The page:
Murphy's Law: Frugal And Humiliated

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January 20, 2011: Taiwan recently held a public testing of missiles. Officials were surprised, and embarrassed, when 32 percent of the missiles (surface-to-air and air-to-air) failed. No one should have been surprised at such a failure rate, as it is not uncommon. Last year, the South Korean Navy was embarrassed by revelations that 20 percent of its SM-2, Harpoon and Sea Skua missiles test fired over the last few years had failed to hit their target. Some of the failures were due to operator error, but more of the problems were because of defective spare parts and maintenance issues in general. The Taiwanese will probably find that they are suffering from the same problems. Any nation that uses these complex missiles will find that they are at risk of failure and humiliation.

Modern missiles are usually stored in a sealed container, which they are often also fired from. Sensors monitor the state of missile components, and these are replaced as needed. Missiles that don't use these transport/firing containers, often have a similar container for storage, and, increasingly, monitoring of the missile.  But after a while, it's time for a refurb, or dismantling and disposal. Generally, this system works well. For example, over the last quarter century, the U.S. Navy has bought over 6,000 Tomahawk cruise missiles, but fired only about 2,000 of them in combat or training. As the older missiles age, they must either be destroyed , or, along with their storage container, refurbished. Lately, the U.S. Navy has been refurbishing about 250 Tomahawks a year, at a cost of about $200,000 each. It's a lot cheaper than buying new ones.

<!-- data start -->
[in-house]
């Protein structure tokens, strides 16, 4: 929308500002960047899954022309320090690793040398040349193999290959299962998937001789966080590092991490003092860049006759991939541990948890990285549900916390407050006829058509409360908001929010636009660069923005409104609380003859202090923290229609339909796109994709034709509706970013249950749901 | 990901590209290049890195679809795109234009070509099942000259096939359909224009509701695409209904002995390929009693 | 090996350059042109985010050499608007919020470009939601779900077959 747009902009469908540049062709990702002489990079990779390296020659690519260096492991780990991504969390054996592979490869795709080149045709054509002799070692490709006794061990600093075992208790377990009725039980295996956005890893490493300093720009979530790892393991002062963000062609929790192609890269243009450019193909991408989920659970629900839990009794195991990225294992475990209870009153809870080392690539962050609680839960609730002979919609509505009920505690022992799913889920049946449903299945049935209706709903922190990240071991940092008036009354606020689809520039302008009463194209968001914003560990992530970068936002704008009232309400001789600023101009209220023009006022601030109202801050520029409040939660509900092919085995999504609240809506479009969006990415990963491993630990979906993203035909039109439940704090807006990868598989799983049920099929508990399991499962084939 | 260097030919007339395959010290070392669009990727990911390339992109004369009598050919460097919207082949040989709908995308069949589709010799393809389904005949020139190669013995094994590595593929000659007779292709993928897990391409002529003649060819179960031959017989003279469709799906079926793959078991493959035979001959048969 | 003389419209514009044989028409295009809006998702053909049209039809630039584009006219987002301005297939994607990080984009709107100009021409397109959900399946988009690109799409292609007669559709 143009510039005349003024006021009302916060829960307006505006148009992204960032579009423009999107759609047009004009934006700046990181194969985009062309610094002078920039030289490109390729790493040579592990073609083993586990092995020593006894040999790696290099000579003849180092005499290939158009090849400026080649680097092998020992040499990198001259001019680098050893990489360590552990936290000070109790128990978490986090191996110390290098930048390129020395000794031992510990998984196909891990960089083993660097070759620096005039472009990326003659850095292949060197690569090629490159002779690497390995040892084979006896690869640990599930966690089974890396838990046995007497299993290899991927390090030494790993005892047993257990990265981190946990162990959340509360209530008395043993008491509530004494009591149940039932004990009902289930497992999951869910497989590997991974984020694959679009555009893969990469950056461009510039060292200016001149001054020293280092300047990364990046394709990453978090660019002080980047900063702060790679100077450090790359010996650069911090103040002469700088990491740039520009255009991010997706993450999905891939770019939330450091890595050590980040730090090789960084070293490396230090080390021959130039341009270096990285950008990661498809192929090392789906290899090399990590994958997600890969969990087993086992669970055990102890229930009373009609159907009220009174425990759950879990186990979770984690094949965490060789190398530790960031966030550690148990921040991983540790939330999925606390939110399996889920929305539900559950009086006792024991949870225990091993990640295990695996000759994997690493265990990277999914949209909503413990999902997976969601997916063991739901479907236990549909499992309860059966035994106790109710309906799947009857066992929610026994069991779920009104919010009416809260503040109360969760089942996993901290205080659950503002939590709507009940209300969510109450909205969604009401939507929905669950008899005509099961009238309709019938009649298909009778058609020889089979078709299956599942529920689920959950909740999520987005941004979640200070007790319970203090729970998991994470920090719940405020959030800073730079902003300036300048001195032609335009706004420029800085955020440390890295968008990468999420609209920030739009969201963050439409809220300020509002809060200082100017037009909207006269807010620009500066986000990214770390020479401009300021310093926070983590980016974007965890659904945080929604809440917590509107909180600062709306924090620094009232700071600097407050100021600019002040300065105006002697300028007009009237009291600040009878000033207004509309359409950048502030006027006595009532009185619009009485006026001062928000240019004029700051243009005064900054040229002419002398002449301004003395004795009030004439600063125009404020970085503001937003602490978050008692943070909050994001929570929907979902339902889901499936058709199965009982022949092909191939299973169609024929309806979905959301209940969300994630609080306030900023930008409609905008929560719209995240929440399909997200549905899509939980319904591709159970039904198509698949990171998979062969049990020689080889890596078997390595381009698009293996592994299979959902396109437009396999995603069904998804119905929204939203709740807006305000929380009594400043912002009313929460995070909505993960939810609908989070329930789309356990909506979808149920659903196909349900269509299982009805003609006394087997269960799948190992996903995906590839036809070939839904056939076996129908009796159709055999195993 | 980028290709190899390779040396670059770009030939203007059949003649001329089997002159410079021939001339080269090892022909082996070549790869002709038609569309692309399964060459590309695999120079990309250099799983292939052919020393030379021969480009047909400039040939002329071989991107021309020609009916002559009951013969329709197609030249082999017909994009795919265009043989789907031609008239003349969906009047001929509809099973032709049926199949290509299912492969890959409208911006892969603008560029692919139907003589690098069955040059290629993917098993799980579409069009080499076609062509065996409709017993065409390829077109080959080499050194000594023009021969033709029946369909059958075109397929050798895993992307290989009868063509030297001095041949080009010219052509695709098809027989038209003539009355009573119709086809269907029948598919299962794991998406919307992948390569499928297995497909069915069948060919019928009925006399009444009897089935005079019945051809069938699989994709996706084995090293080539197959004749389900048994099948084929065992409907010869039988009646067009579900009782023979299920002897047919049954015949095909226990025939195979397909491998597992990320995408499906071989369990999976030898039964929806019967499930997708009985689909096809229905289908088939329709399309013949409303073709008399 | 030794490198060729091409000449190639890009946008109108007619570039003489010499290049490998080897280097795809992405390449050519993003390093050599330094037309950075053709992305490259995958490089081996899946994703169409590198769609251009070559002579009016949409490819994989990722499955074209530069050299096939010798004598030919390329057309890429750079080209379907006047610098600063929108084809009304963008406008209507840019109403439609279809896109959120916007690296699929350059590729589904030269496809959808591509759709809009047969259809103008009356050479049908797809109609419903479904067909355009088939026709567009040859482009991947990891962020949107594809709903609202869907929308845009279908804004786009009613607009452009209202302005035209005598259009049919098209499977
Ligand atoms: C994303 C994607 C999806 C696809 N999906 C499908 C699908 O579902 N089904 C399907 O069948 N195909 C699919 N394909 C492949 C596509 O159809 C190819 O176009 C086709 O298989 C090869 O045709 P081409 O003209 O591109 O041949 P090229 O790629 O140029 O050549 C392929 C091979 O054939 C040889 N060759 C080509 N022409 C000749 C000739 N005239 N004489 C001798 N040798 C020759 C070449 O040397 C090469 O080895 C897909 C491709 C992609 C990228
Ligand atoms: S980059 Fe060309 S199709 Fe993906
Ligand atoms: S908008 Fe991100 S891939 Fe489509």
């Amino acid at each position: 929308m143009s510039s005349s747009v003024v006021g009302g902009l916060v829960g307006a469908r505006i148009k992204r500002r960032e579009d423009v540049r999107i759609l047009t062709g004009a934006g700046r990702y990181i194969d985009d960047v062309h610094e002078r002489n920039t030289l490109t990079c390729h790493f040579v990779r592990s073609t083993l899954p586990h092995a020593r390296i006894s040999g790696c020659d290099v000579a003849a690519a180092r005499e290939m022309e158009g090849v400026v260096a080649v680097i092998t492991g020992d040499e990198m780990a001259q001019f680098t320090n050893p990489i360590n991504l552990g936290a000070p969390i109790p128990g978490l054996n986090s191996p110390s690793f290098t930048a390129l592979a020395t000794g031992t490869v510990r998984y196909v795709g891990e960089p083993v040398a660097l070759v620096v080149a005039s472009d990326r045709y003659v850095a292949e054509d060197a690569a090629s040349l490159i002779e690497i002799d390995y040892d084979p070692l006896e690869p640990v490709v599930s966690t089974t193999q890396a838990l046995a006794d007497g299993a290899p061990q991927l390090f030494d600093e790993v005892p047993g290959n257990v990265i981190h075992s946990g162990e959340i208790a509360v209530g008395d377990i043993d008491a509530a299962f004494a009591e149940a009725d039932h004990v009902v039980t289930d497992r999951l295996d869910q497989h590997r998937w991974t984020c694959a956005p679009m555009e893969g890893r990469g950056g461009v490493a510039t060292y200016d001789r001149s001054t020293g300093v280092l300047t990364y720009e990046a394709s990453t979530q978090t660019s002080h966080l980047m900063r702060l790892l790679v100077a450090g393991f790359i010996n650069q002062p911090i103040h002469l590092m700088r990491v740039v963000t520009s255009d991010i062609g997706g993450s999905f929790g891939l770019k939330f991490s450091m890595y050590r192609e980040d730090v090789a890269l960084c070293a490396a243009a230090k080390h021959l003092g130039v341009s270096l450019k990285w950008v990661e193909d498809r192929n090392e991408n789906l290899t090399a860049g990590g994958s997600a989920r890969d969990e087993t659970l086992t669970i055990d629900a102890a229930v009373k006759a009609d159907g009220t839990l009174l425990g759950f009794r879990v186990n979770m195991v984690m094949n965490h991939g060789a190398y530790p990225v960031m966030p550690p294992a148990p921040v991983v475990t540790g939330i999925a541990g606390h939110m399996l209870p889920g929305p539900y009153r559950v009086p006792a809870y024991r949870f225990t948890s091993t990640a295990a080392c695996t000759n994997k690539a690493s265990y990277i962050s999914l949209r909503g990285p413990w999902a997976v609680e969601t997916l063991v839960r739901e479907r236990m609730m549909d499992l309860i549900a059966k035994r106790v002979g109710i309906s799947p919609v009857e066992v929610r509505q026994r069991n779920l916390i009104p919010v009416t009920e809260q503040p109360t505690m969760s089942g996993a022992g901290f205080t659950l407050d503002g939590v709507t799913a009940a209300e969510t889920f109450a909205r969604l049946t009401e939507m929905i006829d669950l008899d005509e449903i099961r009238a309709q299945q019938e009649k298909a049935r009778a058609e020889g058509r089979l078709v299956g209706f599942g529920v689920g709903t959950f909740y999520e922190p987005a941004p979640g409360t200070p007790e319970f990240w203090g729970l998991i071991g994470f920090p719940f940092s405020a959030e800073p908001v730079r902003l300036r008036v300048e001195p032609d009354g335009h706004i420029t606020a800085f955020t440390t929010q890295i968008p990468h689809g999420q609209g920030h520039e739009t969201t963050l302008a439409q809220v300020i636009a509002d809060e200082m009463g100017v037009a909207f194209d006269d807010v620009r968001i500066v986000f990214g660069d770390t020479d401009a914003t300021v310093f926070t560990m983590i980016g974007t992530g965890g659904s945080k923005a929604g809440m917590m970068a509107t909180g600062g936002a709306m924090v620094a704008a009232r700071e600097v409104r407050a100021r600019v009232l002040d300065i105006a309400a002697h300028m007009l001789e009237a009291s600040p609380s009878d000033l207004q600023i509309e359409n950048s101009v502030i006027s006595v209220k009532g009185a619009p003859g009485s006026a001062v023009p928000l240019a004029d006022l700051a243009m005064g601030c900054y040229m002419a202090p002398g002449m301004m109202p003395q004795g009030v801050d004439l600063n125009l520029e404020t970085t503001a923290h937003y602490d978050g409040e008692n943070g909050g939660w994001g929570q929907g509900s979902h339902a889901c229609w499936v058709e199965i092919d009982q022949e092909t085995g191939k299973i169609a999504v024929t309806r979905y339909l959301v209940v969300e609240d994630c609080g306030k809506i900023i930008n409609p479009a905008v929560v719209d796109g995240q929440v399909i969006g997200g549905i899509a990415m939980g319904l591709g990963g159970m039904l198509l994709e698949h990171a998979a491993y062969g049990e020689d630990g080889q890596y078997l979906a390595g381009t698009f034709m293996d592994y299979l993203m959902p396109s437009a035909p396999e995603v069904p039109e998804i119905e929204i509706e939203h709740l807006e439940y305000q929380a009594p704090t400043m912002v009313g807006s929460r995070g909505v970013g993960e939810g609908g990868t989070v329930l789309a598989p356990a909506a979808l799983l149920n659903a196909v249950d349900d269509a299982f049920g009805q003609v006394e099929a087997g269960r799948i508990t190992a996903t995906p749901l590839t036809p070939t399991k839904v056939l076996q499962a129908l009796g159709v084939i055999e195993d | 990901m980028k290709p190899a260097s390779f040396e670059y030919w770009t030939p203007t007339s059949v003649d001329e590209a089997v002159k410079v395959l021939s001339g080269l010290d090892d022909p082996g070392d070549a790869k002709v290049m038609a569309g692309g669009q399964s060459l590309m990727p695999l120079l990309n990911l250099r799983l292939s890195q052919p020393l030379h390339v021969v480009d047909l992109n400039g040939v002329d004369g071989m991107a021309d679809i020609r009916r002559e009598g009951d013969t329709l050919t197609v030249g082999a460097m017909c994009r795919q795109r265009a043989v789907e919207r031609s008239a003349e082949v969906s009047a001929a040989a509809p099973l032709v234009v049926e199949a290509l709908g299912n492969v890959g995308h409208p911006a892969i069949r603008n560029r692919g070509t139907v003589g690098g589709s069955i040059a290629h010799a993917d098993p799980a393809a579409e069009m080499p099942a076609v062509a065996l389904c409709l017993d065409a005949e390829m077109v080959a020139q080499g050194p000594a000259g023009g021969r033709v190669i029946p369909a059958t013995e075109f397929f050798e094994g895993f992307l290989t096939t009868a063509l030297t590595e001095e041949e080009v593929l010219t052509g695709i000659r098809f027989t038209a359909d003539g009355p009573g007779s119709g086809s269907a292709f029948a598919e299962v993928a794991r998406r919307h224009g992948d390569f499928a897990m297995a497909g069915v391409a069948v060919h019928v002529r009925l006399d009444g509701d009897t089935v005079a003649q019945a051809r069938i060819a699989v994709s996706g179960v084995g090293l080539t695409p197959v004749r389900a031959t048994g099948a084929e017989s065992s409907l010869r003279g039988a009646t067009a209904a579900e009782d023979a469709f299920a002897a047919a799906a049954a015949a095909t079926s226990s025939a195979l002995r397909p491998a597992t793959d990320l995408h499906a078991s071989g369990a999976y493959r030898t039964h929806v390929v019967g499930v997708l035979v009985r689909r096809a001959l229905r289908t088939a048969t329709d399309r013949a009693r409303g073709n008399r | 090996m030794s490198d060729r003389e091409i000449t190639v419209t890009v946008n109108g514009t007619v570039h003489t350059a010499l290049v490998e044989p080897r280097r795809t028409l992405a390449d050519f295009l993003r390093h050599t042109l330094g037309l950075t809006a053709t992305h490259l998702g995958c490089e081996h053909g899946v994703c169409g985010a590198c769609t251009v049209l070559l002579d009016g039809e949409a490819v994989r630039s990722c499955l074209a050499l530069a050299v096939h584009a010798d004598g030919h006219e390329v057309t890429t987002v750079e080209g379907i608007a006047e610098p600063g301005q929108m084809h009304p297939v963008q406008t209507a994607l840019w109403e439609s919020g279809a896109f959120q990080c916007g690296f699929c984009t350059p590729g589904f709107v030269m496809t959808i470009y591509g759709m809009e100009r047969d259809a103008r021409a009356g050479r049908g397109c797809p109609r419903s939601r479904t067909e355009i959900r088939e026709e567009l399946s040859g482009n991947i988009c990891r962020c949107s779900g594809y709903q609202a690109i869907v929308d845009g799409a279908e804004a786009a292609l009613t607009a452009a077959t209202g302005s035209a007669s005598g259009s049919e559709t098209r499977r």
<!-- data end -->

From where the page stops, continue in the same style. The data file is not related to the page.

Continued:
More recent models of the Tomahawk are equipped with sensors that report the status of many components, enabling missiles to be kept in shape with periodic maintenance and replacement of failing components. This does not eliminate refurbishment, but makes the process less frequent and cheaper. This approach typically achieves over 90 percent reliability for the missiles fired. But it requires 24/7 monitoring, and prompt replacement of defective parts.

While South Korean and Taiwanese officials were upset at the lower reliability rate of their own missiles, they were also quietly informed that you have to spend more money on missile maintenance to get 90 percent reliability. Moreover, some pundits in Taiwan believe that the government allowed the media to witness these tests (for the first time in two decades) because of the belief that the results to help convince the United States that more high-tech weapons should be sold to Taiwan, and that Taiwanese politicians should come up with more money for missile maintenance.

 

 


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